Additional Exercise Myths That Hamper Our Fitness Progress

May 5, 2014 in Our News & Bulletins by Integrity Rehab

To round up our series of posts on exercise myths, see below for the rest of Consumer Reports list. These are other common myths that hold people back from achieving their fitness goals.

MYTH: A pedometer is all you need to track your exercise.

Pedometers are great for quantifying daily activity and setting goals.  However, they do not reflect exercise quality or intensity.  If you want to quantify your exercise routine in this way, consider a heart monitor to track intensity.  Setting a target heart rate that you will maintain for a number of minutes may be more likely to keep you on track than counting steps.

MYTH: You don’t have to lift weights.

We’re not so sure about Consumer Reports’ take on this one.  They point out that strength is critical for older adults to help prevent age-related bone and muscle loss, both of which can lead to falls and other serious injuries.  Strengthening muscles decreases your body fat percentage and causes your body to burn more calories while at rest.  They also point out that women should not worry about getting bulky from lifting weights, as bulky muscles are very difficult to achieve in women.  While all of this is true, we should point out that weights are only one way to strengthen muscles.  There are also elastic bands, squats, Yoga, Tai Chi, and a host of other techniques that may strengthen muscles.  Perhaps their point should have been to “remember strength training in your exercise repertoire.”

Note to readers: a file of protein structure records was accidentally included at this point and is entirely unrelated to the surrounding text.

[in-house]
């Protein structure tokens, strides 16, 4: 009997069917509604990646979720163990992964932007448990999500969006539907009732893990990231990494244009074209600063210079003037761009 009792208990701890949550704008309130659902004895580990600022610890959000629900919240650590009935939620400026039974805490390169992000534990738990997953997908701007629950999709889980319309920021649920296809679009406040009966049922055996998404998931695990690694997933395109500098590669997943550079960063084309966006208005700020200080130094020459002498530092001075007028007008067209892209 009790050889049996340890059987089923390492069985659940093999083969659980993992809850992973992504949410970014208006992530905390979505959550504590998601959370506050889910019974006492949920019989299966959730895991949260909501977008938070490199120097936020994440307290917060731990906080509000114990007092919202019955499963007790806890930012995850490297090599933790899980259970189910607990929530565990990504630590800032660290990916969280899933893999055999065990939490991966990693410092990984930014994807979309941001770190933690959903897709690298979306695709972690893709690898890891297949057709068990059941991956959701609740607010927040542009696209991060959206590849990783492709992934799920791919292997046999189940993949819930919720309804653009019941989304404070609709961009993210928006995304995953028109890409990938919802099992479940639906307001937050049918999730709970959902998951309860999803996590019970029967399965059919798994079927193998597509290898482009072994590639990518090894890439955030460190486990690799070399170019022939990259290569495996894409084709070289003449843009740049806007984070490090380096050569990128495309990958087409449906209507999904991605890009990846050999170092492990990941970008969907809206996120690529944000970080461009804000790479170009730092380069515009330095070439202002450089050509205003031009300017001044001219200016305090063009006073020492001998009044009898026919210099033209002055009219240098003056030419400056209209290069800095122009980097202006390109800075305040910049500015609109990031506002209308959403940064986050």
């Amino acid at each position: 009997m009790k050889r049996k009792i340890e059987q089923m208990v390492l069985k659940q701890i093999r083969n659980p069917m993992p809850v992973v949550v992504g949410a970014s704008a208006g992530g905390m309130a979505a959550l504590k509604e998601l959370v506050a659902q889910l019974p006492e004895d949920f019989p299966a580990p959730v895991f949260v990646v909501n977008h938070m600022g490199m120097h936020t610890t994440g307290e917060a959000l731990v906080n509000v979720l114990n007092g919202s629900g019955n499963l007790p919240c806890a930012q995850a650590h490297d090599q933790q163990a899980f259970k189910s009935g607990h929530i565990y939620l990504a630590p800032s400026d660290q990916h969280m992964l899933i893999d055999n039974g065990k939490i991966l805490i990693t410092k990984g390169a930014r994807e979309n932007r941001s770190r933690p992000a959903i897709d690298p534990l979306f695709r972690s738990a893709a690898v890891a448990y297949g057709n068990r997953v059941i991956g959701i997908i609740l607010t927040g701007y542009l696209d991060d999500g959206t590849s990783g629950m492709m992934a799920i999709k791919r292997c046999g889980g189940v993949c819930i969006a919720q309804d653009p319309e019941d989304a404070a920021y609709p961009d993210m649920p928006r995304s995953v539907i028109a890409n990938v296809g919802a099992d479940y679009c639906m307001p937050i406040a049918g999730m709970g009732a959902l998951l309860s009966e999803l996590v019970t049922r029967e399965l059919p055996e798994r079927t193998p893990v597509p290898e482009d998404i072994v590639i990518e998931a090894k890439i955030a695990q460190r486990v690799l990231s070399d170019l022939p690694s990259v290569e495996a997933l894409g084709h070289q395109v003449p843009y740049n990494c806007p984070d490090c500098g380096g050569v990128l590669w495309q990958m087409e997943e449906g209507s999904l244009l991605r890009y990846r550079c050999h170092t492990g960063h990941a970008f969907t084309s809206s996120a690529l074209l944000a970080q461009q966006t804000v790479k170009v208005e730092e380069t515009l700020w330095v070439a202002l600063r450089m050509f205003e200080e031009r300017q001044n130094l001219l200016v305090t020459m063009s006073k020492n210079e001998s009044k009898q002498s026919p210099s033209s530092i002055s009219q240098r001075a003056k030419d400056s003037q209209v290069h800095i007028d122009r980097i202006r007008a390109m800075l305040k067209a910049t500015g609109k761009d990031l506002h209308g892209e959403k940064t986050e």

MYTH: You should stretch before exercise to avoid injury.

Research suggests that stretching cold muscles has zero injury prevention benefit.  However, being limber does prevent injury.  Stretching warm muscles better promotes limberness.

MYTH: The calorie counters on exercise machines are accurate.

The only way the calorie counters on machines are likely to be accurate is if you input your height, weight, and sex.  Experts suggest burning 1,000 calories per week through exercise, but doing less can still have considerable benefits.


Exercise Myth Finale